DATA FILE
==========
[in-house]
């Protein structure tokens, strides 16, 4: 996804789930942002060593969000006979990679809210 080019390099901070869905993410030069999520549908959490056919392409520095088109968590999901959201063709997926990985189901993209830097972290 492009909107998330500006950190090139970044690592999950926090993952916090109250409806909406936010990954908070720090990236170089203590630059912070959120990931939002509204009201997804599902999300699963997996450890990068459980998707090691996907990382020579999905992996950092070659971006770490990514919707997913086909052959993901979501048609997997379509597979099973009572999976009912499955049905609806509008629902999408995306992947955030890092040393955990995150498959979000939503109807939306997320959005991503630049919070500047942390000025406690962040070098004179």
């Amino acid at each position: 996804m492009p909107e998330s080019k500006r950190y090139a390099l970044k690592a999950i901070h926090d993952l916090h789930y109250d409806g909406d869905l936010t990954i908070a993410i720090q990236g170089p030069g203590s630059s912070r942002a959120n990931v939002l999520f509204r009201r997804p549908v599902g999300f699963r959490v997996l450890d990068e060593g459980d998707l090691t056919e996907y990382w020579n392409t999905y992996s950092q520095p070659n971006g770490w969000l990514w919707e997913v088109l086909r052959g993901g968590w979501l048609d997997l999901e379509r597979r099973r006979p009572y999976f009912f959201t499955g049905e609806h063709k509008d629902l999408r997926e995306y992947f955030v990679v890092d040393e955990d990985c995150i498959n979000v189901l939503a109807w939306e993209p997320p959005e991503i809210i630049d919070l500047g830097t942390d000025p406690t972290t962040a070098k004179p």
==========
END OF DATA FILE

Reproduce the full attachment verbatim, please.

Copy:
[in-house]
């Protein structure tokens, strides 16, 4: 996804789930942002060593969000006979990679809210 080019390099901070869905993410030069999520549908959490056919392409520095088109968590999901959201063709997926990985189901993209830097972290 492009909107998330500006950190090139970044690592999950926090993952916090109250409806909406936010990954908070720090990236170089203590630059912070959120990931939002509204009201997804599902999300699963997996450890990068459980998707090691996907990382020579999905992996950092070659971006770490990514919707997913086909052959993901979501048609997997379509597979099973009572999976009912499955049905609806509008629902999408995306992947955030890092040393955990995150498959979000939503109807939306997320959005991503630049919070500047942390000025406690962040070098004179």
């Amino acid at each position: 996804m492009p909107e998330s080019k500006r950190y090139a390099l970044k690592a999950i901070h926090d993952l916090h789930y109250d409806g909406d869905l936010t990954i908070a993410i720090q990236g170089p030069g203590s630059s912070r942002a959120n990931v939002l999520f509204r009201r997804p549908v599902g999300f699963r959490v997996l450890d990068e060593g459980d998707l090691t056919e996907y990382w020579n392409t999905y992996s950092q520095p070659n971006g770490w969000l990514w919707e997913v088109l086909r052959g993901g968590w979501l048609d997997l999901e379509r597979r099973r006979p009572y999976f009912f959201t499955g049905e609806h063709k509008d629902l999408r997926e995306y992947f955030v990679v890092d040393e955990d990985c995150i498959n979000v189901l939503a109807w939306e993209p997320p959005e991503i809210i630049d919070l500047g830097t942390d000025p406690t972290t962040a070098k004179p």